Synthetics

As always we’ll also take a quick look at synthetic performance to get a better look at Titan’s underpinnings. These tests are mostly for comparing cards from within a manufacturer, as opposed to directly comparing AMD and NVIDIA cards. We’ll start with 3DMark Vantage’s Pixel Fill test.

Pixel fill is a mix of a ROP test and a test to see if you have enough bandwidth to feed those ROPs. At the same time the smallest increase in theoretical performance for Titan over GTX 680 was in ROP performance, where a 50% increase in ROPs was met with a minor clockspeed reduction for a final increase in ROP performance of 25%.

The end result is that with gains of 28%, Titan’s lead over GTX 680 is just a hair more than its increase in theoretical ROP performance. Consequently at first glance it looks like Titan has enough memory and cache bandwidth to feed its 48 ROPs, which given where we’re at today with GDDR5 is good news as GDDR5 has very nearly run out of room.

Moving on, we have our 3DMark Vantage texture fillrate test, which does for texels and texture mapping units what the previous test does for ROPs.

Oddly enough, despite the fact that Titan’s texture performance improvements over GTX 680 were only on the range of 46%, here Titan is measured as having 62% more texturing performance. This may be how Titan is interplaying with its improved bandwidth, or it may be a case where some of the ancillary changes NVIDIA made to the texture paths for compute are somehow also beneficial to proper texturing performance.

Finally we’ll take a quick look at tessellation performance with TessMark.

Unsurprisingly, Titan is well ahead of anything else NVIDIA produces. At 49% faster it’s just a bit over the 46% theoretical performance improvement we would expect from the increased number of Polymorph Engines the extra 6 SMXes bring. Interestingly, as fast as GTX 580’s tessellation performance was, these results would indicate that Titan offers more than a generational jump in tessellation performance, nearly tripling GTX 580’s tessellation performance. Though at this time it’s not at all clear just what such tessellation performance is good for, as we seem to be reaching increasingly ridiculous levels.

Civilization V Power, Temperature, & Noise
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  • piiman - Saturday, February 23, 2013 - link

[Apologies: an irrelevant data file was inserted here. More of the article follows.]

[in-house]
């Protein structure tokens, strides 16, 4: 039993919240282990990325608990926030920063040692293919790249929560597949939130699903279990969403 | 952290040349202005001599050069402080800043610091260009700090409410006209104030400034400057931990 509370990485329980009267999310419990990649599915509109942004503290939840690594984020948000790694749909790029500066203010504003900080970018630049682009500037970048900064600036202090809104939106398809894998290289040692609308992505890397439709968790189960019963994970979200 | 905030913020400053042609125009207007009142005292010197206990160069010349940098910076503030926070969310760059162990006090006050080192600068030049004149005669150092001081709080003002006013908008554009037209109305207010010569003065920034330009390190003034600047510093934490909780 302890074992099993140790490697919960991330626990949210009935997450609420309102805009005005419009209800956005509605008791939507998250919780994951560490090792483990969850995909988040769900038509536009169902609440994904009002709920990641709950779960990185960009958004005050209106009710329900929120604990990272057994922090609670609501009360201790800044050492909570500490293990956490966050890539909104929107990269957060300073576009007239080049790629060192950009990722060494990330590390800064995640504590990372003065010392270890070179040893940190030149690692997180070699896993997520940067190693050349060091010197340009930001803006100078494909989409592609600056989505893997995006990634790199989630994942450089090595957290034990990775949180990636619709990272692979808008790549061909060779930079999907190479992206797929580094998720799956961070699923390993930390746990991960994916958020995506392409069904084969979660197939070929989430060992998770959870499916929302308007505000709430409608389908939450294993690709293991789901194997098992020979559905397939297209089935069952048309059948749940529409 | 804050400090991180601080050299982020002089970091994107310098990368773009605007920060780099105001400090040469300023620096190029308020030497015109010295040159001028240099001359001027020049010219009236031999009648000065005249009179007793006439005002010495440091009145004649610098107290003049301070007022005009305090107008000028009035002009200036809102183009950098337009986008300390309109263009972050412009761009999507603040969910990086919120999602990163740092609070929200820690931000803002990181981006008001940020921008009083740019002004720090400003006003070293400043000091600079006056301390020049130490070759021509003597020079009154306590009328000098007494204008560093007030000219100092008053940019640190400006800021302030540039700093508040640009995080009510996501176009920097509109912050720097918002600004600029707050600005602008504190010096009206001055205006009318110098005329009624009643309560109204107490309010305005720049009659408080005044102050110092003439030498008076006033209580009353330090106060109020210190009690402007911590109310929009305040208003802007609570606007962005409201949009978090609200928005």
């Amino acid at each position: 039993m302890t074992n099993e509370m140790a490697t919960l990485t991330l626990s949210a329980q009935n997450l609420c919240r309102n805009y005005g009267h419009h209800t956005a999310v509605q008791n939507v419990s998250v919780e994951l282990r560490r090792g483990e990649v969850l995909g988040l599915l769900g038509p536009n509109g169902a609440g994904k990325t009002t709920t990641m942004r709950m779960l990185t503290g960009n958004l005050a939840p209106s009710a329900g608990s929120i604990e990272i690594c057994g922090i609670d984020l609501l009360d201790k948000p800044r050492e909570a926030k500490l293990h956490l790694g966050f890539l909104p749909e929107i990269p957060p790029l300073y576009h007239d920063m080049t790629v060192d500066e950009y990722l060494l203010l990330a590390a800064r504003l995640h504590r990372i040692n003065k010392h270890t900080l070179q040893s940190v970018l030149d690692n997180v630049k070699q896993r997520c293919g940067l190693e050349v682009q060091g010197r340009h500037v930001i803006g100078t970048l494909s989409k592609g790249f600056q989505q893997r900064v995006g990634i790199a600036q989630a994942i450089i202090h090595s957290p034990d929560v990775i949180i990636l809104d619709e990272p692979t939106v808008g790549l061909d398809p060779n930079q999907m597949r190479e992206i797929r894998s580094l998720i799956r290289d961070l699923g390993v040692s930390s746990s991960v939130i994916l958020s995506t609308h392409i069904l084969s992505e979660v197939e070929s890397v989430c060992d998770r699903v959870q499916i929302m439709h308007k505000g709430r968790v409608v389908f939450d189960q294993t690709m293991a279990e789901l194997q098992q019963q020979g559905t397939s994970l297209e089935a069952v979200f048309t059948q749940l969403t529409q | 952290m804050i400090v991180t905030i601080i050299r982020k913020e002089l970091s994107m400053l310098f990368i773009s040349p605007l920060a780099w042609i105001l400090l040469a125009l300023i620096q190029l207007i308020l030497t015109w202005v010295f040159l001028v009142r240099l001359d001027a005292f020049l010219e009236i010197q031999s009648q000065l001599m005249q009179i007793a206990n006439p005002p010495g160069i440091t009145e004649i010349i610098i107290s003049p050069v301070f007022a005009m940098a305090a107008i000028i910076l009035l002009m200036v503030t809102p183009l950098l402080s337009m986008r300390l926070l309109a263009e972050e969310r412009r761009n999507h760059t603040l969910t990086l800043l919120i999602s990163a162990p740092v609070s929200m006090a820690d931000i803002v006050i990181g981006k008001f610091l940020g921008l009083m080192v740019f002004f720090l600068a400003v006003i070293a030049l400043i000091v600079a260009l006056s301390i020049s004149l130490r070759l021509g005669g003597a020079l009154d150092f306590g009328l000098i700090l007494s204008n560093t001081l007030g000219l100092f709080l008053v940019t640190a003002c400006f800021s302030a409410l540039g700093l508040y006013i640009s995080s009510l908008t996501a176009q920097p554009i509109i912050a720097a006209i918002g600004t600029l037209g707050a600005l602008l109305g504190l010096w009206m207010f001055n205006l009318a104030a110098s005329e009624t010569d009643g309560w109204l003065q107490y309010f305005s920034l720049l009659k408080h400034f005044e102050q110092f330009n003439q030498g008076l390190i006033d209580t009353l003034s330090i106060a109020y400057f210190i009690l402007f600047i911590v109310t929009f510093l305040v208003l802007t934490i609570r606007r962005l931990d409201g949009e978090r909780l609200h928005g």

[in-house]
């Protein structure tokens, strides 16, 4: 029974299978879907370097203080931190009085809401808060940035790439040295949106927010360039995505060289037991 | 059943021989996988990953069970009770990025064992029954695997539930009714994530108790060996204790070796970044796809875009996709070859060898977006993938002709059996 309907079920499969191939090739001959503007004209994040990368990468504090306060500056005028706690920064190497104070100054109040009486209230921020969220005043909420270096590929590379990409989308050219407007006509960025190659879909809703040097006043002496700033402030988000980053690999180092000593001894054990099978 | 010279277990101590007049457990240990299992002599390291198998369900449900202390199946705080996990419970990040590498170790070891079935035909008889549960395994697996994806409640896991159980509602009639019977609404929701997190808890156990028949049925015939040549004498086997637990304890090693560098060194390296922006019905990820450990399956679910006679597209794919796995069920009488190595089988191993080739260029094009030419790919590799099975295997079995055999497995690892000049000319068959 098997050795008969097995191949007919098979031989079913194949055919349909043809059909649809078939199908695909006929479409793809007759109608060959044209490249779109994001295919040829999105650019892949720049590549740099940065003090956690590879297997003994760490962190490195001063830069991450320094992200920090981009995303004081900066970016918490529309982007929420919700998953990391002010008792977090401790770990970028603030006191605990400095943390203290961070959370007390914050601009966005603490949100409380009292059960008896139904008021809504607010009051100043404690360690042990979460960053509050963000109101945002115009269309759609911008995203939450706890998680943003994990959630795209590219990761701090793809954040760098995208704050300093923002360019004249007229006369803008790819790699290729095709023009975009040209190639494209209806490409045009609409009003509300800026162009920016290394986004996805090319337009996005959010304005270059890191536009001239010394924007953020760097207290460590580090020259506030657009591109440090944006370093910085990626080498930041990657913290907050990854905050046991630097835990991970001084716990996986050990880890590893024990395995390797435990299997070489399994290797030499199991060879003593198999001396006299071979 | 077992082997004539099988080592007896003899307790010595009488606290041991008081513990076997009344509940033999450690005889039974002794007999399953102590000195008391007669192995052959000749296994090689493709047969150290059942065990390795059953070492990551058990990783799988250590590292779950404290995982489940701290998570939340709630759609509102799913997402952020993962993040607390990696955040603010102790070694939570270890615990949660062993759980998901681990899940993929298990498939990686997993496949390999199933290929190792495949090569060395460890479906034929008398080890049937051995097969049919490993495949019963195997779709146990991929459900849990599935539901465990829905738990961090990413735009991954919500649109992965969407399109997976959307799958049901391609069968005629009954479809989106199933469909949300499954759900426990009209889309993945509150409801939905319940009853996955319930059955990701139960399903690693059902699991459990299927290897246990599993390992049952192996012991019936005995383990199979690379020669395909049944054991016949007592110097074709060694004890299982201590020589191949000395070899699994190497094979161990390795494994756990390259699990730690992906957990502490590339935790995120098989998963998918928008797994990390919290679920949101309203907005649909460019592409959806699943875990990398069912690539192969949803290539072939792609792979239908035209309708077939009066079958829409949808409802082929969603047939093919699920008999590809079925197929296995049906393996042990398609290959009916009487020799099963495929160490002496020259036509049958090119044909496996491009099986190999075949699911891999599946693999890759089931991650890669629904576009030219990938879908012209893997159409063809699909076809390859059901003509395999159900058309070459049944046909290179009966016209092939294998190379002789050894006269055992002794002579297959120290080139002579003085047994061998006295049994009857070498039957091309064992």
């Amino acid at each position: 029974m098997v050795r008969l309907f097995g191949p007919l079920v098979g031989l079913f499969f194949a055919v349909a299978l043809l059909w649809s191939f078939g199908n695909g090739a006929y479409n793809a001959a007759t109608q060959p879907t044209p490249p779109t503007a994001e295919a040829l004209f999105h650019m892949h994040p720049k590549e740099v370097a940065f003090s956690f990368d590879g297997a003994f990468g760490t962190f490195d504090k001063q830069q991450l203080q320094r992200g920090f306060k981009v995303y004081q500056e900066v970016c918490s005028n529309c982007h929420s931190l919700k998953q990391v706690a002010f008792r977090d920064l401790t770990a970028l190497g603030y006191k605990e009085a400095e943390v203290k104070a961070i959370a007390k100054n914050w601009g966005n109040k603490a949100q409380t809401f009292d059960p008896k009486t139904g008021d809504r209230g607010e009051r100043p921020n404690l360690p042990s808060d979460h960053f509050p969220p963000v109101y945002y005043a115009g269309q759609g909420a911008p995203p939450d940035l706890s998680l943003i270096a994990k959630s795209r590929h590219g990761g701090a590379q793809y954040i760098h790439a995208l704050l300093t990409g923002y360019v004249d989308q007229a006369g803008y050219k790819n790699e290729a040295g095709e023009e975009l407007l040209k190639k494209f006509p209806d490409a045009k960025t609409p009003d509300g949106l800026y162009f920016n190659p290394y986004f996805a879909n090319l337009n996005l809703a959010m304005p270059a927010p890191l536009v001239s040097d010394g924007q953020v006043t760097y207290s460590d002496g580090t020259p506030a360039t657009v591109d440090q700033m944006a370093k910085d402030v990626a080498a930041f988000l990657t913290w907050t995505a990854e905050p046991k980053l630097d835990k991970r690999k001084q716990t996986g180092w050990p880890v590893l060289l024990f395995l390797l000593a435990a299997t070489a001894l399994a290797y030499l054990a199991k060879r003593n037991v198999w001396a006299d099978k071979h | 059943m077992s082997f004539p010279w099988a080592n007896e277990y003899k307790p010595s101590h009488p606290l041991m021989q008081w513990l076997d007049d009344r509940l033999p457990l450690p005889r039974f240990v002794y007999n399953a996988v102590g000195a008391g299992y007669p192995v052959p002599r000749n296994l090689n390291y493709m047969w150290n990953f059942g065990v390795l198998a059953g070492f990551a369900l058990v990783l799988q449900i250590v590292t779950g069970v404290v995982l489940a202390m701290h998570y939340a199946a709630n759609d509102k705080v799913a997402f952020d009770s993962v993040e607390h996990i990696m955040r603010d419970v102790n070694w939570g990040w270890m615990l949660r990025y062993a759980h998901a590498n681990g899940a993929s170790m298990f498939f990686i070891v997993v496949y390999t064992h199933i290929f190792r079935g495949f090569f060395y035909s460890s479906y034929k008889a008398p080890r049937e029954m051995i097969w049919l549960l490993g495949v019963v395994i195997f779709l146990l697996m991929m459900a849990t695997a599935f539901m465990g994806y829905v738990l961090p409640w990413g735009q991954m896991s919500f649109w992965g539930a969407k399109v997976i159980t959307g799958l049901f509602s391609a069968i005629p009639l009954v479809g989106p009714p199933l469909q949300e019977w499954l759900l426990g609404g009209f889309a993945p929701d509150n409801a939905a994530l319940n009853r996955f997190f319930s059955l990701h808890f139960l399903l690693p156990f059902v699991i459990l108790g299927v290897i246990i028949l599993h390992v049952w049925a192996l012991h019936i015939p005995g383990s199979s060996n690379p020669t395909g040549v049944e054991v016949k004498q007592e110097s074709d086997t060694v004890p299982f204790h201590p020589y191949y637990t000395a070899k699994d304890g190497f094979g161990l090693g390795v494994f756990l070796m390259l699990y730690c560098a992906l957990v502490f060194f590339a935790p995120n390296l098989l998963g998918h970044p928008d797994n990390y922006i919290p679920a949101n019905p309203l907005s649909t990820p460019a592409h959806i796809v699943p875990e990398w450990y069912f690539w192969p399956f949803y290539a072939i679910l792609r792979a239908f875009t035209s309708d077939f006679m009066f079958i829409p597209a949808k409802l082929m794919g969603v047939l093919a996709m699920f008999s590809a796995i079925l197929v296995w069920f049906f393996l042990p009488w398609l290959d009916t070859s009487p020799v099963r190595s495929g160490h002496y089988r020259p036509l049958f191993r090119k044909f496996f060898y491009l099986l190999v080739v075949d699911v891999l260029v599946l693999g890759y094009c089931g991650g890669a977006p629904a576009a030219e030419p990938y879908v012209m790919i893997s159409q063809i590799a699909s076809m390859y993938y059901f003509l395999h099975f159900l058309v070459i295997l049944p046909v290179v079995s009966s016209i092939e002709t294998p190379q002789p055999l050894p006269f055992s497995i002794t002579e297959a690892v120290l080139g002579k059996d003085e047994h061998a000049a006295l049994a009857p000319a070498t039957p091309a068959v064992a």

Yes a $1000.00 GPU is a luxury. Don't want luxury use the on board GPU and have a blast! :-) Reply
  • CeriseCogburn - Sunday, February 24, 2013 - link

    ANY GPU over about $100 to $150 bucks is a LUXURY PRODUCT.

    Of course we can get you a brand spankin new gpu for $20 after rebate DX11 capable with a gig of ram, GTX 600 series, ready to rock out, even fit in your HTPC.

    So stop playing so stupid and so ridiculous. Why is stupidity so cool and so popular with you puke brains ?

    A hundred bucks can get one a very reasonable GPU that will play everything now available with a quite tolerable eye candy pain level, so the point is dummy, THERE ARE THOUSANDS OF NON LUXURY GPU's, JUST LIKE THERE ARE ALWAYS A FEW DOZEN LUXURY GPU's.

    So your faux aghast smarmy idiot comment about I thought GPU's were commodities fits right in with the retard liar shortbus so stuffed to the brim with the clowns we have here.

    You're welcome, I'm certain that helped.
    Reply
  • Ankarah - Thursday, February 21, 2013 - link

    Could then you care to explain why any of those ultra enthusiasts would choose this card over the 690GTX, which seems to be faster overall?

    And let's leave the power consumption between the two out of this discussion - if you can drop a grand on your graphics card for your PC, then you can afford a big power supply too.
    Reply
  • sherlockwing - Thursday, February 21, 2013 - link

    You haven't seen the SLI benches yet.

    This card in SLI will perform better than GTX 690 in SLI due to bad scaling for Quad SLI.
    Reply
  • sherlockwing - Thursday, February 21, 2013 - link

    Correction: It will be better than GTX 690 SLI if you overclock the Titan to 1Ghz, 690 don't really have that much OC headroom. Reply
  • CeriseCogburn - Saturday, February 23, 2013 - link

    did you say overclock ?

    " In our testing, NVIDIA’s GK110 core had no issue hitting a Boost Clock of 1162MHz but hit right into the Power Limit, despite it being set at 106%. Memory was also ready to overclock and hit a speed of 6676MHz. As you can see in the quick benchmarks below, this led to a performance increase of about 15%. "

    So, that's the 27mhz MAX the review here claims...LOL

    Yep, a 15% performance increase, or a lousy 27mhz, you decide.... amd fanboy fruiter, or real world overclocker...

    http://www.hardwarecanucks.com/forum/hardware-canu...
    Reply
  • Alucard291 - Thursday, February 21, 2013 - link

    Well as Ryan said in the article its "removed from the price curve" which in human language means: Its priced badly and is hoping to gain sales from publicity as opposed to quality. Reply
  • Oxford Guy - Thursday, February 21, 2013 - link

    Hence the "luxury product" meme. Reply
  • trajan2448 - Thursday, February 21, 2013 - link

    Learn about latencies and micro stuttering, driver issues, heat and noise. Almost 50% better in frame latencies than 7970. Crossfire,don't make me laugh. here's an analysis.
    http://www.pcper.com/reviews/G...
    Reply
  • CeriseCogburn - Thursday, February 21, 2013 - link

    correcting that link for you again, that shows the PATHETIC amd crap videocard loser for what it is
    http://www.pcper.com/reviews/Graphics-Cards/NVIDIA...
    Reply

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